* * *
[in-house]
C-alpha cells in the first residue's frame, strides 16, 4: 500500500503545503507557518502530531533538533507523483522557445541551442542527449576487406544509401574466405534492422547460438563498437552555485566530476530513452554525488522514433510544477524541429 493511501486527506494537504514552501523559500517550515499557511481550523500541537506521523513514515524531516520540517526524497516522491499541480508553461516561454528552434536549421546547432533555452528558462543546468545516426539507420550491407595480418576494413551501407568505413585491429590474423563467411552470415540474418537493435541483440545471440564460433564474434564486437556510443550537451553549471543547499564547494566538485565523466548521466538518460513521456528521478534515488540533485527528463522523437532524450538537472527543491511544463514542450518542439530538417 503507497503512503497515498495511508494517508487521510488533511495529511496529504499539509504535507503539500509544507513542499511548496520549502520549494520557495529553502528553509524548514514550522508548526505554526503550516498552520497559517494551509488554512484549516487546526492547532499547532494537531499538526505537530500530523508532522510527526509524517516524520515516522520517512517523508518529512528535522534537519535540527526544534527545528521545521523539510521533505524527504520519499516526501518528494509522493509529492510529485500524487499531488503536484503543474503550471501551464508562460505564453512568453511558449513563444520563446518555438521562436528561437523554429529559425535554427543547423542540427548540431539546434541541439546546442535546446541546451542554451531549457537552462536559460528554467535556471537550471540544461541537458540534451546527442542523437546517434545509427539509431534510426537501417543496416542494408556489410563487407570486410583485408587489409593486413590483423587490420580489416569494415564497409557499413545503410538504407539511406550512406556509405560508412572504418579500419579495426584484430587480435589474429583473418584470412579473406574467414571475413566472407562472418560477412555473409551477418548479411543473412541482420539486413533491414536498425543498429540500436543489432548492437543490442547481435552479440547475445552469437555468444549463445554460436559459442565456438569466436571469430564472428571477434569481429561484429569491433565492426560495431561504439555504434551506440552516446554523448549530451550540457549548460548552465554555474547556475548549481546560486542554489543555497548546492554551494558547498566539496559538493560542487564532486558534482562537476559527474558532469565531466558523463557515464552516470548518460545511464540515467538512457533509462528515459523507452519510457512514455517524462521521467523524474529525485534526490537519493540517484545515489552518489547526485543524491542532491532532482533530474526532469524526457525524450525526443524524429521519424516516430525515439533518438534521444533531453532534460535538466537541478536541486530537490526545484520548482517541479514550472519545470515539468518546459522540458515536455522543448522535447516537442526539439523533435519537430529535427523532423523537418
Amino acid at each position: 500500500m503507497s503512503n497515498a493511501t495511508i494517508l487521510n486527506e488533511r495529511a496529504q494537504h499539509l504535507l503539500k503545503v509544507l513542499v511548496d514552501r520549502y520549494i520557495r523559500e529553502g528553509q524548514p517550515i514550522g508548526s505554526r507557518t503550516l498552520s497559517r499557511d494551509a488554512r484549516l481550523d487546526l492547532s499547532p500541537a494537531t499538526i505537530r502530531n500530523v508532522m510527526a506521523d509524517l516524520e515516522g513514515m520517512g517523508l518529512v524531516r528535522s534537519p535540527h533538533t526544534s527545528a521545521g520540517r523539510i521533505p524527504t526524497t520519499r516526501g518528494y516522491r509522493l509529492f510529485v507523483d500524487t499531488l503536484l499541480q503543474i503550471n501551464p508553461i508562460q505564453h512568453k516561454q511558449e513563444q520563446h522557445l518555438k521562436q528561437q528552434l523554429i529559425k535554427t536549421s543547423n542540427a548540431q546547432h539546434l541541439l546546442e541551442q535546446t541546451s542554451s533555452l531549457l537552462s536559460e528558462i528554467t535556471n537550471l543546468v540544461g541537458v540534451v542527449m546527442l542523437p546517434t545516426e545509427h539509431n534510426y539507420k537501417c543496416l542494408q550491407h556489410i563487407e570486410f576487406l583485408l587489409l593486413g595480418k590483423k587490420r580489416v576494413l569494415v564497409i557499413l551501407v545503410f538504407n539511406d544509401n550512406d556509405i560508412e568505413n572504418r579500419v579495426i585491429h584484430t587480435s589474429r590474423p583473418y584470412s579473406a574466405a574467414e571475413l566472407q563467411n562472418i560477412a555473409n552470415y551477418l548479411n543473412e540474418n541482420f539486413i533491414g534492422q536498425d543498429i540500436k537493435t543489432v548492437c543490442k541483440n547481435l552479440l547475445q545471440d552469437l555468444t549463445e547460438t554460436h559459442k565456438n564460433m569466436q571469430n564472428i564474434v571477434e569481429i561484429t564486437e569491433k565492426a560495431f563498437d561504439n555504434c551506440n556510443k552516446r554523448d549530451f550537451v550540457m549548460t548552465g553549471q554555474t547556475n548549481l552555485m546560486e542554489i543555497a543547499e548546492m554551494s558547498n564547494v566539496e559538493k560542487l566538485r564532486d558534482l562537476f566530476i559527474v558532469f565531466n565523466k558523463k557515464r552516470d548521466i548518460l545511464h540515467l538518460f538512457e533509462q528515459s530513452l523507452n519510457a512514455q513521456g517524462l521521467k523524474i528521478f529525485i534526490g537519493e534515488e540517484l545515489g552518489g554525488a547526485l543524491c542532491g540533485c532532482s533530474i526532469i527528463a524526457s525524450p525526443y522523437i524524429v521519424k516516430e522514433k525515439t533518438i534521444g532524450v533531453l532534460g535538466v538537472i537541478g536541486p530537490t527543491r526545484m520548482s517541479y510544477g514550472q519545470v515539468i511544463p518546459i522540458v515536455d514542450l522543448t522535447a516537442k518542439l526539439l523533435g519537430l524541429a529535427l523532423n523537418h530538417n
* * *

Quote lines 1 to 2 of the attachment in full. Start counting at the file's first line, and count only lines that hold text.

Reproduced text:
[in-house]
C-alpha cells in the first residue's frame, strides 16, 4: 500500500503545503507557518502530531533538533507523483522557445541551442542527449576487406544509401574466405534492422547460438563498437552555485566530476530513452554525488522514433510544477524541429 493511501486527506494537504514552501523559500517550515499557511481550523500541537506521523513514515524531516520540517526524497516522491499541480508553461516561454528552434536549421546547432533555452528558462543546468545516426539507420550491407595480418576494413551501407568505413585491429590474423563467411552470415540474418537493435541483440545471440564460433564474434564486437556510443550537451553549471543547499564547494566538485565523466548521466538518460513521456528521478534515488540533485527528463522523437532524450538537472527543491511544463514542450518542439530538417 503507497503512503497515498495511508494517508487521510488533511495529511496529504499539509504535507503539500509544507513542499511548496520549502520549494520557495529553502528553509524548514514550522508548526505554526503550516498552520497559517494551509488554512484549516487546526492547532499547532494537531499538526505537530500530523508532522510527526509524517516524520515516522520517512517523508518529512528535522534537519535540527526544534527545528521545521523539510521533505524527504520519499516526501518528494509522493509529492510529485500524487499531488503536484503543474503550471501551464508562460505564453512568453511558449513563444520563446518555438521562436528561437523554429529559425535554427543547423542540427548540431539546434541541439546546442535546446541546451542554451531549457537552462536559460528554467535556471537550471540544461541537458540534451546527442542523437546517434545509427539509431534510426537501417543496416542494408556489410563487407570486410583485408587489409593486413590483423587490420580489416569494415564497409557499413545503410538504407539511406550512406556509405560508412572504418579500419579495426584484430587480435589474429583473418584470412579473406574467414571475413566472407562472418560477412555473409551477418548479411543473412541482420539486413533491414536498425543498429540500436543489432548492437543490442547481435552479440547475445552469437555468444549463445554460436559459442565456438569466436571469430564472428571477434569481429561484429569491433565492426560495431561504439555504434551506440552516446554523448549530451550540457549548460548552465554555474547556475548549481546560486542554489543555497548546492554551494558547498566539496559538493560542487564532486558534482562537476559527474558532469565531466558523463557515464552516470548518460545511464540515467538512457533509462528515459523507452519510457512514455517524462521521467523524474529525485534526490537519493540517484545515489552518489547526485543524491542532491532532482533530474526532469524526457525524450525526443524524429521519424516516430525515439533518438534521444533531453532534460535538466537541478536541486530537490526545484520548482517541479514550472519545470515539468518546459522540458515536455522543448522535447516537442526539439523533435519537430529535427523532423523537418